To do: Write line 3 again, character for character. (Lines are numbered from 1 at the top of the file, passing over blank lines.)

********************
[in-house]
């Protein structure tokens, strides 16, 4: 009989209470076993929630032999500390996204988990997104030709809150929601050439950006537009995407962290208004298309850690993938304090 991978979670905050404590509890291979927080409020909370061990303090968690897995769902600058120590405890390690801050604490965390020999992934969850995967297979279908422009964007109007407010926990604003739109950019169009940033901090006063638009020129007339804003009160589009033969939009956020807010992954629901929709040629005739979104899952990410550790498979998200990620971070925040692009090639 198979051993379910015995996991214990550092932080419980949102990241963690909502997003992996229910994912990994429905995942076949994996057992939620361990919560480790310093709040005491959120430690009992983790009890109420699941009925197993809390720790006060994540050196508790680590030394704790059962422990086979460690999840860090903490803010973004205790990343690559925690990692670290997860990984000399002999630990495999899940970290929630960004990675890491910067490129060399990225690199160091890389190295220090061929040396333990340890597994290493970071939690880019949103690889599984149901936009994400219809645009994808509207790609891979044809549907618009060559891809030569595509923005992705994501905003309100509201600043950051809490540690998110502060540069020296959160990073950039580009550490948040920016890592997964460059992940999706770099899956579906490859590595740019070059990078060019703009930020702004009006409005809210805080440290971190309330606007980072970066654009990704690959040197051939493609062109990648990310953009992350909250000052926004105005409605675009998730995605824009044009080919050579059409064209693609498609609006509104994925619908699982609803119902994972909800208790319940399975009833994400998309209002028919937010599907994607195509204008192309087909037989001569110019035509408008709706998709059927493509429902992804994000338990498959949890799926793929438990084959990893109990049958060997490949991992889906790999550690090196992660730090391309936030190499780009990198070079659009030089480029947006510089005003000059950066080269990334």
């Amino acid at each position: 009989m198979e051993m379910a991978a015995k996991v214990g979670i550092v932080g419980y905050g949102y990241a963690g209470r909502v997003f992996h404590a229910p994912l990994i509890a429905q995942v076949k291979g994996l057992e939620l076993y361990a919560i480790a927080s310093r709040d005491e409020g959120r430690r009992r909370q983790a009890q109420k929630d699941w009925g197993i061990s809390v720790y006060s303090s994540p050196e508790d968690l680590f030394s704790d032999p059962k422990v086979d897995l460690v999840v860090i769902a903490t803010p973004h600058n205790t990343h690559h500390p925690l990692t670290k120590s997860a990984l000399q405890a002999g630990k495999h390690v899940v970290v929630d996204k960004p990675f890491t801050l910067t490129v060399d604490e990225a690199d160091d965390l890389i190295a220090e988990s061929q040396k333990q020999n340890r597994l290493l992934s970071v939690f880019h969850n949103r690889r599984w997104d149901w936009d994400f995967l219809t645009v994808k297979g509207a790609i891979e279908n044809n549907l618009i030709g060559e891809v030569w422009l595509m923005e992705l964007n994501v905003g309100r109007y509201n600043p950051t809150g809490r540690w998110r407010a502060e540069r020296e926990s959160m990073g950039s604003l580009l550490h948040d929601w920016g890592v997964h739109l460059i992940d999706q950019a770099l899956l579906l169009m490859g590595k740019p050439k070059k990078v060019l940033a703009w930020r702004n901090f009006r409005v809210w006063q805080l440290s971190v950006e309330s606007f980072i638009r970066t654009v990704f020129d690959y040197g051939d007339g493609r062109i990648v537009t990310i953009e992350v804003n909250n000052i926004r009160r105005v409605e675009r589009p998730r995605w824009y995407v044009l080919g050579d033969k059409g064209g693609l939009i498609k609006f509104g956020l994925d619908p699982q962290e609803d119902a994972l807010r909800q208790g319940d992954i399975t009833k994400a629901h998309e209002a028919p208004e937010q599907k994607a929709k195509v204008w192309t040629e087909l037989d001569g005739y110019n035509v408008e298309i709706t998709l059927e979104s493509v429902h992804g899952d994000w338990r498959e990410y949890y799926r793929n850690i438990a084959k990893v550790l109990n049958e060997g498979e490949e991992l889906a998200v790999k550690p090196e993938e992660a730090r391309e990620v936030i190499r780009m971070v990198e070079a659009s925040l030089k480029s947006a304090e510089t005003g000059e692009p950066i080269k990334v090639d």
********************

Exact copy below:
């Amino acid at each position: 009989m198979e051993m379910a991978a015995k996991v214990g979670i550092v932080g419980y905050g949102y990241a963690g209470r909502v997003f992996h404590a229910p994912l990994i509890a429905q995942v076949k291979g994996l057992e939620l076993y361990a919560i480790a927080s310093r709040d005491e409020g959120r430690r009992r909370q983790a009890q109420k929630d699941w009925g197993i061990s809390v720790y006060s303090s994540p050196e508790d968690l680590f030394s704790d032999p059962k422990v086979d897995l460690v999840v860090i769902a903490t803010p973004h600058n205790t990343h690559h500390p925690l990692t670290k120590s997860a990984l000399q405890a002999g630990k495999h390690v899940v970290v929630d996204k960004p990675f890491t801050l910067t490129v060399d604490e990225a690199d160091d965390l890389i190295a220090e988990s061929q040396k333990q020999n340890r597994l290493l992934s970071v939690f880019h969850n949103r690889r599984w997104d149901w936009d994400f995967l219809t645009v994808k297979g509207a790609i891979e279908n044809n549907l618009i030709g060559e891809v030569w422009l595509m923005e992705l964007n994501v905003g309100r109007y509201n600043p950051t809150g809490r540690w998110r407010a502060e540069r020296e926990s959160m990073g950039s604003l580009l550490h948040d929601w920016g890592v997964h739109l460059i992940d999706q950019a770099l899956l579906l169009m490859g590595k740019p050439k070059k990078v060019l940033a703009w930020r702004n901090f009006r409005v809210w006063q805080l440290s971190v950006e309330s606007f980072i638009r970066t654009v990704f020129d690959y040197g051939d007339g493609r062109i990648v537009t990310i953009e992350v804003n909250n000052i926004r009160r105005v409605e675009r589009p998730r995605w824009y995407v044009l080919g050579d033969k059409g064209g693609l939009i498609k609006f509104g956020l994925d619908p699982q962290e609803d119902a994972l807010r909800q208790g319940d992954i399975t009833k994400a629901h998309e209002a028919p208004e937010q599907k994607a929709k195509v204008w192309t040629e087909l037989d001569g005739y110019n035509v408008e298309i709706t998709l059927e979104s493509v429902h992804g899952d994000w338990r498959e990410y949890y799926r793929n850690i438990a084959k990893v550790l109990n049958e060997g498979e490949e991992l889906a998200v790999k550690p090196e993938e992660a730090r391309e990620v936030i190499r780009m971070v990198e070079a659009s925040l030089k480029s947006a304090e510089t005003g000059e692009p950066i080269k990334v090639d």